state dept spokesperson ned price
Heated exchange between State Dept official, veteran reporter
04:54 - Source: CNN
Moscow CNN  — 

Russian Foreign Minister Sergey Lavrov has a knack for soundbites, and the allegation by US officials that Russia was cooking up a “graphic propaganda video” to create a pretext for invading Ukraine was no exception.

“This is delusional, in my opinion, this kind of fabrication,” he told a Russian reporter Friday. “And there are more and more of them every day, it is obvious to any more or less experienced political scientist.”

The Russian Ministry of Foreign Affairs (MFA) loves a fake news story – that is, they love to pounce on anything they can present as Western spin, dissembling or propaganda. The ministry even hosted a web page dedicated to outing what they branded as “false publications” – a page that, alas, appears to be dormant.

A US State Department briefing on Thursday further replenished Russia’s stockpiles of snark, after Associated Press reporter Matt Lee and State Department spokesman Ned Price sparred over the Biden administration’s reluctance to present the underlying evidence of the alleged plans for a “false flag” video. Russian Telegram channels were abuzz with video of the exchange, which was posted repeatedly by a popular reporter and shown on state TV.

But it’s worth remembering two things. When it comes to generating disinformation, the Russian government has a formidable track record. And the confrontation seen between Lee and Price, with a reporter holding a top official’s feet to the fire, is a relative rarity in Russia.

Russian Foreign Minister Sergey Lavrov listens during a meeting with US Secretary of State Antony Blinken on January 21, 2022, in Geneva, Switzerland.

Disinformation and propaganda are not new. But the war in Donbas has taken the practice to new heights for Russia.

The downing of Malaysia Airlines Flight 17 over eastern Ukraine in 2014 was the textbook case. Russian media spun out a range of conspiracy theories to explain the tragedy, from the somewhat-plausible to the absurd. The Dutch Joint Investigation Team, which conducted the criminal investigation into the crash, concluded that the aircraft was brought down by a Buk missile system that ultimately belonged to the Russian army.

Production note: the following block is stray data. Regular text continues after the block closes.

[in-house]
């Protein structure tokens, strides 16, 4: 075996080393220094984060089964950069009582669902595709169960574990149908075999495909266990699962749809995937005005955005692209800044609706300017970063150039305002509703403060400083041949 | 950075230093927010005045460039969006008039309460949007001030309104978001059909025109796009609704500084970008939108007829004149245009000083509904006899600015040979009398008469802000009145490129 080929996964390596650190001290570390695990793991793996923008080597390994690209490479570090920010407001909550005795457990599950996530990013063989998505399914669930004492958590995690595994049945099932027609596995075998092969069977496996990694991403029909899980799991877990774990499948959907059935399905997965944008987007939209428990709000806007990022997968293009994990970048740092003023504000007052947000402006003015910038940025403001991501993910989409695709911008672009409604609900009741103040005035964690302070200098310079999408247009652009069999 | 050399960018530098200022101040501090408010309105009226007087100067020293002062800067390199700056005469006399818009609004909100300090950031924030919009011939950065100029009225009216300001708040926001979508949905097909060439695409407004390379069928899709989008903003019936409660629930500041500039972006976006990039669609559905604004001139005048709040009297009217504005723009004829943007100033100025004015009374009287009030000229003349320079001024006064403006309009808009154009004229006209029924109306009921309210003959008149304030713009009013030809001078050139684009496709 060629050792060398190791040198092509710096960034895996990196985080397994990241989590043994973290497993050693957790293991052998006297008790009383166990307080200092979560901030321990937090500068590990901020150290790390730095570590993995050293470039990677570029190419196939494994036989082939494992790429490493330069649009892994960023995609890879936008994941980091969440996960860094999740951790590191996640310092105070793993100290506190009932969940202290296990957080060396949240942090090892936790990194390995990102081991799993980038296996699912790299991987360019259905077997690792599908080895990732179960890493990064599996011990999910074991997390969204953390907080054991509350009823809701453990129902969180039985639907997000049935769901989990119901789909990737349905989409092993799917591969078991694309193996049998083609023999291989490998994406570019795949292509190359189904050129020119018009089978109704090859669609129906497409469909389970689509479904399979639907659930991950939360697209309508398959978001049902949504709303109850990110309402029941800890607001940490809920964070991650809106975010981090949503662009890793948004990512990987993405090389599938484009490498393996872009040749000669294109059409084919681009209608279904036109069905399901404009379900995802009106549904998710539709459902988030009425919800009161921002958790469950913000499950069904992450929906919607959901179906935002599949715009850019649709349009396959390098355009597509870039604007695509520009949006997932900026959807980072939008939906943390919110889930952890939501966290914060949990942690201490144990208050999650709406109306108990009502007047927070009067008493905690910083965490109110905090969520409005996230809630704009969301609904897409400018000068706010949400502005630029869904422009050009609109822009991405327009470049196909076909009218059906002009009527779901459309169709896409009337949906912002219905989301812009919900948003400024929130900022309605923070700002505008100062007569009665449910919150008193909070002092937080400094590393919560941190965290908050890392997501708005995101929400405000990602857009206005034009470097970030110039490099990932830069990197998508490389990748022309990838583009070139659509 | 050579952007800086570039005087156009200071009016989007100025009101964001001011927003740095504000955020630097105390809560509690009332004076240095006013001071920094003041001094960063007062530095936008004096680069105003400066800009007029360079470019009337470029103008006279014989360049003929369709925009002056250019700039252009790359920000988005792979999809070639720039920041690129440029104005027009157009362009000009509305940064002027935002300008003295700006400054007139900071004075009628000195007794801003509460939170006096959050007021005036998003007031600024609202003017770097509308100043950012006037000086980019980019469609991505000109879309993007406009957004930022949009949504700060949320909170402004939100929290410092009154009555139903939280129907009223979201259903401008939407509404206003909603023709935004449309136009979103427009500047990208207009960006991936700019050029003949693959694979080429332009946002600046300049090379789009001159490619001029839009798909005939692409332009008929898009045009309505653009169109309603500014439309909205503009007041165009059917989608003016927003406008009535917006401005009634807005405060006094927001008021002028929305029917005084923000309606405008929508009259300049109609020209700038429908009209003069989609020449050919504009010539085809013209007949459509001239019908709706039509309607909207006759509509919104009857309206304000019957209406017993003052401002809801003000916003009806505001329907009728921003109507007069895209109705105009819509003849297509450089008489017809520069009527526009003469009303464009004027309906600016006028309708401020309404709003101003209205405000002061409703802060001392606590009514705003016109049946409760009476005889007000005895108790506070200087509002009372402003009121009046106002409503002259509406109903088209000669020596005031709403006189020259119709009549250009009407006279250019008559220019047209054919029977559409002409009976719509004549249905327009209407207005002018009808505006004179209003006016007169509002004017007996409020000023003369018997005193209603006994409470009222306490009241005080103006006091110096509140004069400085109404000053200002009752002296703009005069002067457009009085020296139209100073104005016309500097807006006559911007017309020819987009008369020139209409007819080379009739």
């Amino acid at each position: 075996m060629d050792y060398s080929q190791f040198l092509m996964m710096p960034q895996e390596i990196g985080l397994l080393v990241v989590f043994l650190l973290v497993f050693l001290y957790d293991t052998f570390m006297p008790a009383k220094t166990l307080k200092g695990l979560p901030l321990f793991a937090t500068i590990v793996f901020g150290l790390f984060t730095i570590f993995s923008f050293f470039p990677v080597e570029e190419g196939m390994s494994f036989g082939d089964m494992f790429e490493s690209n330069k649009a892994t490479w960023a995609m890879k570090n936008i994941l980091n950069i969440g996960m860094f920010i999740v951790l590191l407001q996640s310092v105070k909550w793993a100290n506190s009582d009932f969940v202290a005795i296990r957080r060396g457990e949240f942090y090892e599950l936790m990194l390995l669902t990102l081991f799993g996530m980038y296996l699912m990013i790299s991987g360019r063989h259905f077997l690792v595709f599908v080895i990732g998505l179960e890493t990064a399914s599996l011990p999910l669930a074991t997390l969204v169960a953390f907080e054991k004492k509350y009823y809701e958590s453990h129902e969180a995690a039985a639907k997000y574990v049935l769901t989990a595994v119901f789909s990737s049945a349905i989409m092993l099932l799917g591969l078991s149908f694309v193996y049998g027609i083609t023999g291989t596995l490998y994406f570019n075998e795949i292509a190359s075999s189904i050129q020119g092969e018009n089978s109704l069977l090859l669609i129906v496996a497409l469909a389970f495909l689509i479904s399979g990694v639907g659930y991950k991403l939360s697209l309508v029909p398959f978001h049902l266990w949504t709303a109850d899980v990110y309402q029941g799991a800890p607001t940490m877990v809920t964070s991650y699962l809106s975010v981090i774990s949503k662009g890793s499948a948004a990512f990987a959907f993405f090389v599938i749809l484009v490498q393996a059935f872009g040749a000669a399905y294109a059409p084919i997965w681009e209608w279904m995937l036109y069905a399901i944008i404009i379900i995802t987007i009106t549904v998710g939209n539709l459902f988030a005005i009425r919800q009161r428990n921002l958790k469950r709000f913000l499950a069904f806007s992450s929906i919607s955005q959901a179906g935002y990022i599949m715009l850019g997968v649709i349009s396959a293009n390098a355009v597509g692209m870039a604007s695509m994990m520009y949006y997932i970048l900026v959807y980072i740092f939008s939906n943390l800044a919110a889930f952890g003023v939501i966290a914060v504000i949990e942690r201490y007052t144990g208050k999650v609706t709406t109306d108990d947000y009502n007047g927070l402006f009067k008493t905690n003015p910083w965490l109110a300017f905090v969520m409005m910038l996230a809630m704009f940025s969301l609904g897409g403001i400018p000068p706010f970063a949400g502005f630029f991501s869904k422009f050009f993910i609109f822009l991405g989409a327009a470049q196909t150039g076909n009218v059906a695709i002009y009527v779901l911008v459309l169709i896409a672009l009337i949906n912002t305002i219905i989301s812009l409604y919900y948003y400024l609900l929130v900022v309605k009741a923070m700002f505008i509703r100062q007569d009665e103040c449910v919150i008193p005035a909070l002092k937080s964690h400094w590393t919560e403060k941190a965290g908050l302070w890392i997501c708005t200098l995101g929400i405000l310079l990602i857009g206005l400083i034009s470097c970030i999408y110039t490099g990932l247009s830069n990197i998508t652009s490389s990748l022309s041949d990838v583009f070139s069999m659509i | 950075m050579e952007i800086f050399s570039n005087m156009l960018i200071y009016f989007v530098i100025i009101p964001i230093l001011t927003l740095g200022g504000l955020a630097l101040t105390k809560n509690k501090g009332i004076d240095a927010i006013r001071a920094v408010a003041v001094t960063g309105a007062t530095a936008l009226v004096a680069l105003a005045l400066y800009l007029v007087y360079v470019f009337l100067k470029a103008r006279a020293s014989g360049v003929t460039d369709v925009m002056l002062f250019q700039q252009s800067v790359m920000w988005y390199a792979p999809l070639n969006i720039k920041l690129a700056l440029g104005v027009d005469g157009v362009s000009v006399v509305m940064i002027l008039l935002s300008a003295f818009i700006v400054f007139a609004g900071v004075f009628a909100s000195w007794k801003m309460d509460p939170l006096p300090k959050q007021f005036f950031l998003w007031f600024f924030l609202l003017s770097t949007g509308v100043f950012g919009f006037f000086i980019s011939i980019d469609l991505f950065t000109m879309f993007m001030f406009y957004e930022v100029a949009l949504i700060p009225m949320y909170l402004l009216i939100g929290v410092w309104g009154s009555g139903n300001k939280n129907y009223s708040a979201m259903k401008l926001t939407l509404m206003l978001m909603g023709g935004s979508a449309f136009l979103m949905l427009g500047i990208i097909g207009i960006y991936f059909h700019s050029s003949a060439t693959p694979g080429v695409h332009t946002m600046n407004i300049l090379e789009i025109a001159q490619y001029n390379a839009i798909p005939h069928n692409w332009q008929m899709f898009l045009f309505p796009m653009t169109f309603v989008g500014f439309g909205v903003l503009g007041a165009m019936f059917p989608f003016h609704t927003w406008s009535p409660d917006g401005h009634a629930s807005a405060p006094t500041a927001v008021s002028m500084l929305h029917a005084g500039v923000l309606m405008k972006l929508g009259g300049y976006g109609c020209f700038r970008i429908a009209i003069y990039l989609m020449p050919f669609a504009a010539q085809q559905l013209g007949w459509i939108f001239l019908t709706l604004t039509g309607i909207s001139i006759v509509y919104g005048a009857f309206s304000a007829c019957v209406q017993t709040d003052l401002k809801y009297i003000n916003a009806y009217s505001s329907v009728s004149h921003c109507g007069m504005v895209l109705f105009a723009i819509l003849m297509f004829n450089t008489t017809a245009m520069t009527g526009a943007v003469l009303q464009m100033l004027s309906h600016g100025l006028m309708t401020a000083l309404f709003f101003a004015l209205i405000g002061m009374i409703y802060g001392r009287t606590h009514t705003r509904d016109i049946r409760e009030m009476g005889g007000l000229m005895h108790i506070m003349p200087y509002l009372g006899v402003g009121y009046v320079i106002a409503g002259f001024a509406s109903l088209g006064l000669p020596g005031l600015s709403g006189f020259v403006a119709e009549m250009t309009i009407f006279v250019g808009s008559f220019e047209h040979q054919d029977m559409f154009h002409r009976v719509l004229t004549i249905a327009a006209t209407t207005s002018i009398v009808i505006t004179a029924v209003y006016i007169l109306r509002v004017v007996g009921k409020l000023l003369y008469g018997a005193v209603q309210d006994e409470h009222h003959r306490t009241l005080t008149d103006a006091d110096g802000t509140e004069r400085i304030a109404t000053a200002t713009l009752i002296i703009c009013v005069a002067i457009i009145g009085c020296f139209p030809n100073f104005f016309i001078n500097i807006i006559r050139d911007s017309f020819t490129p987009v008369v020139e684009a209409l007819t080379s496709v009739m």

And there was the smirking coverage of the 2018 nerve agent poisonings in the English city of Salisbury, by Russian state media, which aired a bizarre interview with the alleged Russian poisoners, who claimed to be humble salesmen of nutritional supplements with an interest in medieval architecture.

To be sure, the US national-security apparatus often has a dismal record of levelling with the public. But when it comes to waging information wars, Washington often seems outmatched by Moscow.

Take, for instance, the kerfuffle over the leak to Spanish newspaper El Pais of US and NATO responses to Russian demands for security guarantees. US Undersecretary of State Victoria Nuland blamed that particular leak story on Russia, and the Russian Foreign Ministry had a field day with that one.

A statement released by Russia’s embassy to the United States accused the Americans of trafficking in “conspiracy theories.” Maria Zakharova, the spokeswoman for the Russian MFA, took a swipe at Nuland as well, saying on her Telegram, “Victoria, judging by your statement, Russia plays [cards] openly, and American players deal marked cards.”

We may never know who leaked the documents. The archives or the memoirs may someday tell us, but it’s worth remembering the first person who publicly raised the possibility they might be made public: Sergey Lavrov.